Get a Job, 2016.
Directed by Dylan Kidd.
Starring Miles Teller, Anna Kendrick, Bryan Cranston, Christopher Mintz-Plasse, Nicholas Braun, Brandon T. Jackson, Alison Brie, Jorge Gargia, Jay Pharoah, Bruce Davison, Ravi Patel, Aaron Hill, Seth Morris, Marc Maron, John C. McGinley, Marcia Gay Harden, Greg Germann, Cameron Richardson, and John Cho.
Life after college graduation is not exactly going as planned for Will and Jillian who find themselves lost in a sea of increasingly strange jobs. But with help from their family, friends and coworkers they soon discover that the most important (and hilarious) adventures are the ones that we don’t see coming.
Get a Job‘s very first joke is a freeze-frame shot of Miles Teller’s character as a child, surrounded by his family on the toilet after dropping his first deuce, delivering a voiceover monologue about receiving congratulations and physical rewards for every non-accomplishment in life. The humor itself wasn’t very funny, but the quick gag (part of a larger montage) at least seemed to promise a movie with more stimulating themes on its mind; ideas regarding life in the post economic collapse, and young millennials finding work and their place in life after graduating college.
Also featured is a very talented cast of actors (the aforementioned Miles Teller, Anna Kendrick, Bryan Cranston to name a few), meaning it’s hard to imagine that the movie will be a true catastrophic abomination. Then within a minute or so you realize that Miles Teller looks like he has de-aged quite a few years (I just recently saw him in The Divergent Series: Allegiant), and come to the realization that Get a Job is a movie that has been shelved by studios for an alarming length, hinting that it probably will fall apart and won’t contain any substance.
There is physical substance however, as one of the stoners experiencing real work for the first time is part of a hazing ritual to down a glass of deer semen for a desk job promotion, proving that just like I suspected, there was seriously something wrong with Get a Job for it to be put on hiatus for four years and only receive a VOD release even though it touts a cast full of quite bankable modern stars. The toilet humor doesn’t end there though, as there is also a scene where Miles Teller has to rush a drug test using his father’s (Bryan Cranston) urine.
It’s highly frustrating that the amateurish writers slip so far down the path of juvenile comedy, because not only is there an interesting idea to explore at the center of the narrative, there are also quite a few strokes of good comedic writing. Most notably is a scene where Miles Teller takes advantage of the free buffet at a strip club. That’s one joke though that lands in a movie full of mean-spirited, stereotypical, and cliché humor.
Even the group of friends depicted are rather unlikable, considering that it’s hard to root for screw-ups that probably don’t deserve anything good to come their way. They really just sit around and play Halo: Anniversary, indulge in recreational drugs, watch porn, and generally don’t take being an adult seriously. Furthermore, that’s exactly what Get a Job should be striving to accomplish; finding that balance between young upstarts getting their footing in life but will inevitably make mistakes, and presenting them as working-class citizens with something to contribute to society.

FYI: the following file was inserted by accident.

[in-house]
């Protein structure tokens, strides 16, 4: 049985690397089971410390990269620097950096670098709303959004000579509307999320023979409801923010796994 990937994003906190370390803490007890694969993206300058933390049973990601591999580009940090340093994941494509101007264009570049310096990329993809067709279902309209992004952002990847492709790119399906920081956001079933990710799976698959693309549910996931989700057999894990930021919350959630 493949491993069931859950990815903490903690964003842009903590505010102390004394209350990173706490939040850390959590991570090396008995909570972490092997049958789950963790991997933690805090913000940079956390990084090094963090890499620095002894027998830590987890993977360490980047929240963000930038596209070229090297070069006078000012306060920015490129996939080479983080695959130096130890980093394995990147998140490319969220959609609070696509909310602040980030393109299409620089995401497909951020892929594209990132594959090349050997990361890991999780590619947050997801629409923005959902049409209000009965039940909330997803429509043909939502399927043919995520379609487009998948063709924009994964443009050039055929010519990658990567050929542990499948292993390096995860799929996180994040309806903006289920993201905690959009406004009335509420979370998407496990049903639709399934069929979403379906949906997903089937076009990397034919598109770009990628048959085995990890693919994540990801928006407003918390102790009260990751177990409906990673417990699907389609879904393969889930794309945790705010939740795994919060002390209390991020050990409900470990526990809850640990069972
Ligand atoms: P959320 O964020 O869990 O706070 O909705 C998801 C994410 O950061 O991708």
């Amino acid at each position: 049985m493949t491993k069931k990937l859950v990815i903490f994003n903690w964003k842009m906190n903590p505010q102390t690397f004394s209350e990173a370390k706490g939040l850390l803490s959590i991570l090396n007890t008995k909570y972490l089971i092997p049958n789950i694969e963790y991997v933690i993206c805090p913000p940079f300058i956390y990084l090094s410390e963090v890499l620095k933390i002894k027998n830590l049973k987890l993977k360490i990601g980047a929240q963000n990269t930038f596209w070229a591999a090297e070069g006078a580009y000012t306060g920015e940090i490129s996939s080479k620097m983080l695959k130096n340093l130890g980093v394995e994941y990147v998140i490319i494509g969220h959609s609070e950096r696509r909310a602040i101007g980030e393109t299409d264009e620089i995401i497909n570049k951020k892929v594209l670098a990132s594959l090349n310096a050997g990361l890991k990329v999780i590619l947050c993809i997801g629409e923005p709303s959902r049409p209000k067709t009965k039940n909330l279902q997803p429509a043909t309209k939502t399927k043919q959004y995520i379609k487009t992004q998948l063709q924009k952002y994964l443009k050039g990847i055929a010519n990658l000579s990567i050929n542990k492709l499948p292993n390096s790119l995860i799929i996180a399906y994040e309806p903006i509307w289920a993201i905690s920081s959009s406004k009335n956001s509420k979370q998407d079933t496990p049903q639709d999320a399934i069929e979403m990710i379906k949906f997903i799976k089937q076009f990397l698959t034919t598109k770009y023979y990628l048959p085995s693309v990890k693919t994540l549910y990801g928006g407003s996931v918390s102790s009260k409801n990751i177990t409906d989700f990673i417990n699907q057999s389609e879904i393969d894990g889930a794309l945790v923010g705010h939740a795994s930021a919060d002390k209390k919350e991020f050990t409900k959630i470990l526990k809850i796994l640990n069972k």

It’s essentially like watching a Judd Apatow reminiscing comedy, where done of the slackers here have any likable personality traits. One character played by Christopher Mintz-Plasse annoyingly harps on about creating an app to locate people stalk and locate others against their will, with none of the other characters acknowledging it or seeming to care how wrong it is. The closest the movie comes to having people with redeemable qualities are Anna Kendrick’s girlfriend character (she basically supports Miles Teller but also serves as his moral compass in a way that rings true as effective towards the finale), and Bryan Cranston playing a good intending dad going through a job crisis, even with his copious amounts of valuable professional experience.
Everyone else is either unlikable or played up as a ridiculous stereotype (many of the supporting female characters seemingly exist to exploit some lazy sexual comedy, with one of Miles Teller’s coworkers played by Alison Brie obsessed with wanting to fornicate even though he is clearly in a committed relationship), but oddly enough it’s the middle-school chemistry teacher (that also takes up basketball tutelage for extra weed cash) of the group that is surprisingly charming. He seems to be the only character that for the duration of the running time, understands he is a goofball, accepts his place in life, and even has things going well for him. He also delivers a great speech towards the end that, even though it fails, brings the film full circle to its thesis that maybe giving everyone a prize for the most pointless of endeavors, even losing, isn’t the right way to go about building confidence and the future of bright-minded young citizens.
Still, as previously mentioned, 90% of everything that could have made Get a Job a potentially great and insightful comedy regarding the life transition from college to the workforce, is abandoned in favor of some of the laziest attempts at comedy imaginable. Some bits scrape the bottom of the barrel so hard that I dare to say it is a career low for Miles Teller, Anna Kendrick, and Bryan Cranston. They even look uninterested in the performances and characters, and honestly, who can blame them? Get a Job went horribly wrong somewhere during production.
Flickering Myth Rating – Film: ★ ★ / Movie: ★